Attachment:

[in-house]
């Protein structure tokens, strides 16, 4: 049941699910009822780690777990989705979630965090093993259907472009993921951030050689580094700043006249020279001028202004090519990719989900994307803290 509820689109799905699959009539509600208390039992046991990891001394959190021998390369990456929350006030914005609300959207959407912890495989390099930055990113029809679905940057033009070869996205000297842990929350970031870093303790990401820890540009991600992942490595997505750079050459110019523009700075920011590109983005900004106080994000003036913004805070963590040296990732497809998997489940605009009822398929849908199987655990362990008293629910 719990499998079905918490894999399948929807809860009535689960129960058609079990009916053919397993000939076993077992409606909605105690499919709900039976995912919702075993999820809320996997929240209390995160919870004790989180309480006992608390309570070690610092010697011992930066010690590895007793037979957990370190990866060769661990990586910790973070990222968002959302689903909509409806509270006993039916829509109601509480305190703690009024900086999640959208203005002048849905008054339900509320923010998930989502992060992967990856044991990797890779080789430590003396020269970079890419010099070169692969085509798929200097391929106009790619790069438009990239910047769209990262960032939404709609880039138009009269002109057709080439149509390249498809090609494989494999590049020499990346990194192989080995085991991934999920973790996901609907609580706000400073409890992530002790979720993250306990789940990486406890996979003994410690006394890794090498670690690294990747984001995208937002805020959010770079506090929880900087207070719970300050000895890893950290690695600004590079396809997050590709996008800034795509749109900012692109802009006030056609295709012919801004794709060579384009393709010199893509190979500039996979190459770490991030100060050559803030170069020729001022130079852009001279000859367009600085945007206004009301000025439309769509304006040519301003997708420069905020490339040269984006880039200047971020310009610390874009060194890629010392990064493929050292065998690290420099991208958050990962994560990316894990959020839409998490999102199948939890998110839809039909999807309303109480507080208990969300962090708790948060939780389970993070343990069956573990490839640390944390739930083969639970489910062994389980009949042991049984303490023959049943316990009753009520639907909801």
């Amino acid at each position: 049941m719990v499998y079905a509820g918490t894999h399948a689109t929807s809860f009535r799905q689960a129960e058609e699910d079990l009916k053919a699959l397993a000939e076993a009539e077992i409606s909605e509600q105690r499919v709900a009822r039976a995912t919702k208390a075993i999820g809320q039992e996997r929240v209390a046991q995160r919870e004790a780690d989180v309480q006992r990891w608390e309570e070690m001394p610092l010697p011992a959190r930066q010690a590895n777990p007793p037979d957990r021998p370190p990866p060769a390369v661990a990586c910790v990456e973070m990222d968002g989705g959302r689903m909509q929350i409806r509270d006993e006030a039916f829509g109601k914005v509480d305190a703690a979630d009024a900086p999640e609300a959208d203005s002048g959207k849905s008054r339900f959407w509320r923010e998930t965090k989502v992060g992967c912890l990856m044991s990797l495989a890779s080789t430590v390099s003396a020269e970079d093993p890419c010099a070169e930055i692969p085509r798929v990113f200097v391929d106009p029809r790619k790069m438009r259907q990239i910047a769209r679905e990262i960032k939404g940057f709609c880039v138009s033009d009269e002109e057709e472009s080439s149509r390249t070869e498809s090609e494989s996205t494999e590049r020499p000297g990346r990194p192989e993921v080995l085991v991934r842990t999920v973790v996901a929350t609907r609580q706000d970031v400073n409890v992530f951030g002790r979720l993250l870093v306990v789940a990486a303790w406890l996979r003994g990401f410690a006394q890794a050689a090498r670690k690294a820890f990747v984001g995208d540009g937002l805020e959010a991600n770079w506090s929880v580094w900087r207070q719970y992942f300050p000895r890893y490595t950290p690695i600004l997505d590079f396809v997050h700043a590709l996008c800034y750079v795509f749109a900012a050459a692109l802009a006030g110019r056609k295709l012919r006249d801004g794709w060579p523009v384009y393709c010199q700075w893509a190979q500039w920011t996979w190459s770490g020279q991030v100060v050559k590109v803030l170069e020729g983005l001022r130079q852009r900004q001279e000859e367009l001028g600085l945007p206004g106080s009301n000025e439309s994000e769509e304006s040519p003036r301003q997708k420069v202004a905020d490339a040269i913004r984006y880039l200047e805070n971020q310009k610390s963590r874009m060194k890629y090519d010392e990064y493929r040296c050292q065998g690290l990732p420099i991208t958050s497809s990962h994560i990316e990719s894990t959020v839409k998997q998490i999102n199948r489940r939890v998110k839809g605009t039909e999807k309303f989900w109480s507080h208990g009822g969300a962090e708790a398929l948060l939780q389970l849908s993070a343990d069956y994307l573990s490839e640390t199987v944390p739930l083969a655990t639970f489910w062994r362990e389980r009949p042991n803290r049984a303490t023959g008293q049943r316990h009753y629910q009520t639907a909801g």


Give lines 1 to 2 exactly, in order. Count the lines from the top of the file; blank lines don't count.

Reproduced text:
[in-house]
């Protein structure tokens, strides 16, 4: 049941699910009822780690777990989705979630965090093993259907472009993921951030050689580094700043006249020279001028202004090519990719989900994307803290 509820689109799905699959009539509600208390039992046991990891001394959190021998390369990456929350006030914005609300959207959407912890495989390099930055990113029809679905940057033009070869996205000297842990929350970031870093303790990401820890540009991600992942490595997505750079050459110019523009700075920011590109983005900004106080994000003036913004805070963590040296990732497809998997489940605009009822398929849908199987655990362990008293629910 719990499998079905918490894999399948929807809860009535689960129960058609079990009916053919397993000939076993077992409606909605105690499919709900039976995912919702075993999820809320996997929240209390995160919870004790989180309480006992608390309570070690610092010697011992930066010690590895007793037979957990370190990866060769661990990586910790973070990222968002959302689903909509409806509270006993039916829509109601509480305190703690009024900086999640959208203005002048849905008054339900509320923010998930989502992060992967990856044991990797890779080789430590003396020269970079890419010099070169692969085509798929200097391929106009790619790069438009990239910047769209990262960032939404709609880039138009009269002109057709080439149509390249498809090609494989494999590049020499990346990194192989080995085991991934999920973790996901609907609580706000400073409890992530002790979720993250306990789940990486406890996979003994410690006394890794090498670690690294990747984001995208937002805020959010770079506090929880900087207070719970300050000895890893950290690695600004590079396809997050590709996008800034795509749109900012692109802009006030056609295709012919801004794709060579384009393709010199893509190979500039996979190459770490991030100060050559803030170069020729001022130079852009001279000859367009600085945007206004009301000025439309769509304006040519301003997708420069905020490339040269984006880039200047971020310009610390874009060194890629010392990064493929050292065998690290420099991208958050990962994560990316894990959020839409998490999102199948939890998110839809039909999807309303109480507080208990969300962090708790948060939780389970993070343990069956573990490839640390944390739930083969639970489910062994389980009949042991049984303490023959049943316990009753009520639907909801």